| poetry society home | landmarks home | search | contact |

Poetry Landmarks

London School of Jewish Studies


(Ongoing Event)


nominated by: Eve Grubin

A seven-week course bringing Biblical stories to your creative writing

We begin with a class in the essential elements of the craft of poetry. Then we will write poems that draw on biblical narratives and characters. For inspiration, we will look carefully at poems that come out of classic Jewish texts and learn how the poets (such as Emily Dickinson, Marie Howe, Robert Frost, Ben Jonson, Yehuda Amichai, Jean Valentine, Dan Pagis, Langston Hughes, and others) wove familiar stories and words into fresh and genuine work.

We will write poems from the perspective of biblical characters, re-imagine well-known narratives in our poems, and write lyrics based on prompts from biblical language. In addition to doing
writing exercises in class, we will formally workshop student poems. All are welcome.

Eve Grubin was born and raised in New York City. She is the author of Morning Prayer (2006) and is the Poetry editor of Lyric Poetry Review. Her poems have appeared in many journals including The American Poetry Review, The New Republic, Conjunctions, Pleiades and The Virginia Quarterly Review. She has lectured at The New School University and the City College of New York.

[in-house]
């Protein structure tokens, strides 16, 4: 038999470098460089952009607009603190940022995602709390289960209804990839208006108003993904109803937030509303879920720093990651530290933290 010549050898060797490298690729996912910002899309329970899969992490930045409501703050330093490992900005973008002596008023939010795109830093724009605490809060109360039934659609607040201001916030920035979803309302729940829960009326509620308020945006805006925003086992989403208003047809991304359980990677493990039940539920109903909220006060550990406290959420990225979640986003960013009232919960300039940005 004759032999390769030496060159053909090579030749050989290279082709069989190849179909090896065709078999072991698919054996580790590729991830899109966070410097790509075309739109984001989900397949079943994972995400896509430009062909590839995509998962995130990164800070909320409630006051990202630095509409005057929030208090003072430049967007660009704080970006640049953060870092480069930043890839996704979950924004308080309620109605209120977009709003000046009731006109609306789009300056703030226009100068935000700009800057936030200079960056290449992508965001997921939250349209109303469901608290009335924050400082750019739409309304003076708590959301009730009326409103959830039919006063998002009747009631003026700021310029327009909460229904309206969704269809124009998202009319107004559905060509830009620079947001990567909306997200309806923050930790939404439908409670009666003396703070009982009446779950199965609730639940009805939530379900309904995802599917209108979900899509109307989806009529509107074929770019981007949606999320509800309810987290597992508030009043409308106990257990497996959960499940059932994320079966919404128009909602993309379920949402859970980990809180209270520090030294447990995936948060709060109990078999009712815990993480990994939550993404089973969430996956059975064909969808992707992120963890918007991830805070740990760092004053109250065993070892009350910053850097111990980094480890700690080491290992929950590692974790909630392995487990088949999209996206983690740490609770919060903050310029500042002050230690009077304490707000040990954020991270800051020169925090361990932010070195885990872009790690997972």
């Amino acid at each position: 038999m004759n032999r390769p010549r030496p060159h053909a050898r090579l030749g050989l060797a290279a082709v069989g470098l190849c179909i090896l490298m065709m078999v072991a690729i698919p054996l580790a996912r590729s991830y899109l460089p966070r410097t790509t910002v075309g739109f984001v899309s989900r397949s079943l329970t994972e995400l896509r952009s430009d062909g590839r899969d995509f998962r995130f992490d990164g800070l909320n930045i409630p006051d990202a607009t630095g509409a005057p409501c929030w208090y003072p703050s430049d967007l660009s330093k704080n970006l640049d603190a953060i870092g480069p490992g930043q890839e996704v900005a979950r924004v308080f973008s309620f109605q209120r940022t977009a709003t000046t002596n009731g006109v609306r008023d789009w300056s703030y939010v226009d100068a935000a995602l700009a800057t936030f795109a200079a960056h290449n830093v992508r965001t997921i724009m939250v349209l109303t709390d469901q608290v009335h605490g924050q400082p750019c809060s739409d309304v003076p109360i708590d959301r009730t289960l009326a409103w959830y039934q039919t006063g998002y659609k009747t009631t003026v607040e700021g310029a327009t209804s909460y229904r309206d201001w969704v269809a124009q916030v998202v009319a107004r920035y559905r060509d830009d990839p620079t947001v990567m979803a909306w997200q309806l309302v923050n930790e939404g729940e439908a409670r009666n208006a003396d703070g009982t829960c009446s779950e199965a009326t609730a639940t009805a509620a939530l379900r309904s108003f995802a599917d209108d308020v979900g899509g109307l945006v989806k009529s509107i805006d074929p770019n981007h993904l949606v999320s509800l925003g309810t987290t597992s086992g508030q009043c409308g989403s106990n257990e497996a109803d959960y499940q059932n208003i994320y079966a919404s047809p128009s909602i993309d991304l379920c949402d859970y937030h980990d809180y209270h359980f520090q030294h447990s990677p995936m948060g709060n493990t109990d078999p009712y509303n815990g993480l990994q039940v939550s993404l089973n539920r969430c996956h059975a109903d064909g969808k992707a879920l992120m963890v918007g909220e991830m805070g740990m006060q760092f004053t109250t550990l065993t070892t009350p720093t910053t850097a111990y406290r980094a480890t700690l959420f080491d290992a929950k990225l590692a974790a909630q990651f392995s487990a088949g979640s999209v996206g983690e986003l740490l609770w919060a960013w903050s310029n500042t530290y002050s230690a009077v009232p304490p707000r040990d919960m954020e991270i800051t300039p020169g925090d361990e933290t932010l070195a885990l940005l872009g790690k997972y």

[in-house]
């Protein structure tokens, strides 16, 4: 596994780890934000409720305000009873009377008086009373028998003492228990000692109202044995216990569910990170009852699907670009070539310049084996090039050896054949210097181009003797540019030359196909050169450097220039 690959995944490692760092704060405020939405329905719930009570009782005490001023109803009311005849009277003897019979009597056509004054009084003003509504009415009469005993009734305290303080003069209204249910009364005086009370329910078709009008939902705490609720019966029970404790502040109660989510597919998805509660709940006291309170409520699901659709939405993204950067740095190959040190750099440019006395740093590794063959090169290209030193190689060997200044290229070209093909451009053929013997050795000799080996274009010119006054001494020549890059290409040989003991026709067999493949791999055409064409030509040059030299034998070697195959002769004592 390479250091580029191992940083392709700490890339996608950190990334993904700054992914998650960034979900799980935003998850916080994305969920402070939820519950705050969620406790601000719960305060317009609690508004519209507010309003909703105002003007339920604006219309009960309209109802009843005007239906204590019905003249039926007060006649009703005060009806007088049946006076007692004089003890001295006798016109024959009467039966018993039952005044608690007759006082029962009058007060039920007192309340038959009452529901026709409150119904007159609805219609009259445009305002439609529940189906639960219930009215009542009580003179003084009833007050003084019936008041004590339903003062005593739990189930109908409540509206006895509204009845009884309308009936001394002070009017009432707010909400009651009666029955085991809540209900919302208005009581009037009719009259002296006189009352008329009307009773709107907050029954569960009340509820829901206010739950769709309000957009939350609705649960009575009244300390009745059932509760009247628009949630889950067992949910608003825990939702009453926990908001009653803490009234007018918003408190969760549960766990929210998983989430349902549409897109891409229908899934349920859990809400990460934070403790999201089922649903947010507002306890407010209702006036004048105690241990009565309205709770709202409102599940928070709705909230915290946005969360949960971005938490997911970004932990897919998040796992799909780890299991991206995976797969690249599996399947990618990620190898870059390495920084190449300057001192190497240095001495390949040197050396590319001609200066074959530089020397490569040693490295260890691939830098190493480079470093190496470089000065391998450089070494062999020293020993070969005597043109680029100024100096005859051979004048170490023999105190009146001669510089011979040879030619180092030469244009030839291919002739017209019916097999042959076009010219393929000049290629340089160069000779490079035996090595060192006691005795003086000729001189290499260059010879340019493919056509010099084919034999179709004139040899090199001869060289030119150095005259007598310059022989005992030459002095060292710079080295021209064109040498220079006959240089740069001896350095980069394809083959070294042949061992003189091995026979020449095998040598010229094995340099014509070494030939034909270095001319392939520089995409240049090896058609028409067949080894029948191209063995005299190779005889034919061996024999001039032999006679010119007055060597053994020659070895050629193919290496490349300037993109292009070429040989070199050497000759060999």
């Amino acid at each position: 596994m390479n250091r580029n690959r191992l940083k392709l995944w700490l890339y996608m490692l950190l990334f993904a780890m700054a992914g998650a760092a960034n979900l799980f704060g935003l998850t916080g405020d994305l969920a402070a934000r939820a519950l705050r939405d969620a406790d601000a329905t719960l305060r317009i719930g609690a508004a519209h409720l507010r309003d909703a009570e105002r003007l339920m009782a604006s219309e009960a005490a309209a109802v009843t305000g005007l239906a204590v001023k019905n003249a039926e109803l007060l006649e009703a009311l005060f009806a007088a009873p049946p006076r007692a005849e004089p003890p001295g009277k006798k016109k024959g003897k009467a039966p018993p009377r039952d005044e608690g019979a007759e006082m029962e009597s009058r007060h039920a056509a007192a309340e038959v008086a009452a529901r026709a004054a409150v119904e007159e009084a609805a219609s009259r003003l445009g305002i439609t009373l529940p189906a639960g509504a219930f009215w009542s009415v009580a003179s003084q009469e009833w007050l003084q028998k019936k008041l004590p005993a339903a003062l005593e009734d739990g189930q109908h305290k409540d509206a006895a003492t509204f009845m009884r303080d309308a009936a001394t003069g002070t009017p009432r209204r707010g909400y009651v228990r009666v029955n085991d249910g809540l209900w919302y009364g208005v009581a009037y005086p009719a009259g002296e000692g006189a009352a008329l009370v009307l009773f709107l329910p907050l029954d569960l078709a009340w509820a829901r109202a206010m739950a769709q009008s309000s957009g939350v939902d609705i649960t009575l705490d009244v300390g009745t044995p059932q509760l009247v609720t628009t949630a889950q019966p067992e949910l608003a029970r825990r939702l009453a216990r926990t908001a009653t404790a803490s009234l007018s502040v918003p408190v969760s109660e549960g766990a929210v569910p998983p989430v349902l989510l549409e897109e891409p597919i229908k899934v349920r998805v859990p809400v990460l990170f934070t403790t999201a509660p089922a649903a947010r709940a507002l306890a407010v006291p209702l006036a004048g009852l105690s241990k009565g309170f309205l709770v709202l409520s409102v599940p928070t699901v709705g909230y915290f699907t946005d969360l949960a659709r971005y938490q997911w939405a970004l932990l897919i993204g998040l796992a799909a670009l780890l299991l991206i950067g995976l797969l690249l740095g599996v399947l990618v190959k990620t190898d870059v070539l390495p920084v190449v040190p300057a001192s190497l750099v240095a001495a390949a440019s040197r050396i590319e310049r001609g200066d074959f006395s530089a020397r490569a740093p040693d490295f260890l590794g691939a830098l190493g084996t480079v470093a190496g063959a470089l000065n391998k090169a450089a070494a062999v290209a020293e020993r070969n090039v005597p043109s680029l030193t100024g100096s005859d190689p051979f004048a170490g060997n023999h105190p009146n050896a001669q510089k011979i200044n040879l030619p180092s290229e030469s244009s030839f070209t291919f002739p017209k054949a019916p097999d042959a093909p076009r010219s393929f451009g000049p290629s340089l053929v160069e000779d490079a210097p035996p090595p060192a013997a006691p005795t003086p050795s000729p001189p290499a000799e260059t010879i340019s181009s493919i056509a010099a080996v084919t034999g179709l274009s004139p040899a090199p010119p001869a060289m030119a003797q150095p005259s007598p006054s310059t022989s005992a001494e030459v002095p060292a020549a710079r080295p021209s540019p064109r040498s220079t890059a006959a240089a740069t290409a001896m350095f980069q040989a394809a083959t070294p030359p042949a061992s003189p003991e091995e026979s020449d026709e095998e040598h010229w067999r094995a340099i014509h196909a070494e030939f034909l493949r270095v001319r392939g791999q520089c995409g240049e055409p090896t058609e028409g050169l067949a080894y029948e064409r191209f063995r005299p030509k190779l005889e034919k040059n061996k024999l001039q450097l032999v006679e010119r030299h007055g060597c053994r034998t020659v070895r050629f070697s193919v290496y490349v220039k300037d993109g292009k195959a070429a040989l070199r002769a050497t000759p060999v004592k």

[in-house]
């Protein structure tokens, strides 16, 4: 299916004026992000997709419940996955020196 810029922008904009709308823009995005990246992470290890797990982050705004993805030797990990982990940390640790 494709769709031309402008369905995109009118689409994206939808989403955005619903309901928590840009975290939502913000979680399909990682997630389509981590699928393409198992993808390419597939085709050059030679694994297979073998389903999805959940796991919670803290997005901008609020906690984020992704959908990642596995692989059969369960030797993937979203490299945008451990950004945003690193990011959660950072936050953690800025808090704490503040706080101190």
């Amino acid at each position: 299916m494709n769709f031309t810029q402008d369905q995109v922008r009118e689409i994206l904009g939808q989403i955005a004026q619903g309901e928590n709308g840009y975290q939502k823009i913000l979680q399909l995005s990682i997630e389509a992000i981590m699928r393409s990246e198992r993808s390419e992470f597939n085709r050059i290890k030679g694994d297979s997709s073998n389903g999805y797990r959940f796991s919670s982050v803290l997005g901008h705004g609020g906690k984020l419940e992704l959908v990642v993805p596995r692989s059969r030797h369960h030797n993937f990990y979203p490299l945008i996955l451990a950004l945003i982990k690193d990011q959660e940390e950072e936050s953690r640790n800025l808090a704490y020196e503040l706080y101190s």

Eve was a fellow at the Drisha Institute for Jewish Education and studied at Midreshet Rachel in Jerusalem. She has a BA from Smith College, an MA from The Bread Loaf School of English, and an MFA from Sarah Lawrence College.

Morning and evening study options:

10am to 12pm and 8pm to 10pm

Seven Mondays

25 January to 22 March 2010
(no classes on 15 Feb. & 8 March)

Course fee: £75

Contact Information

name: Eve Grubin
phone: 07885774787
email: evegrubin@gmail.com
website: www.lsjs.ac.uk/programmes.asp?submID=368

venue: London School of Jewish Studies
44a Albert Road



Poetry Society 2003
Information from this website can be copied for private and personal use. All and any other reproduction is expressly prohibited, unless it is authorised in writing in advance by the Poetry Society.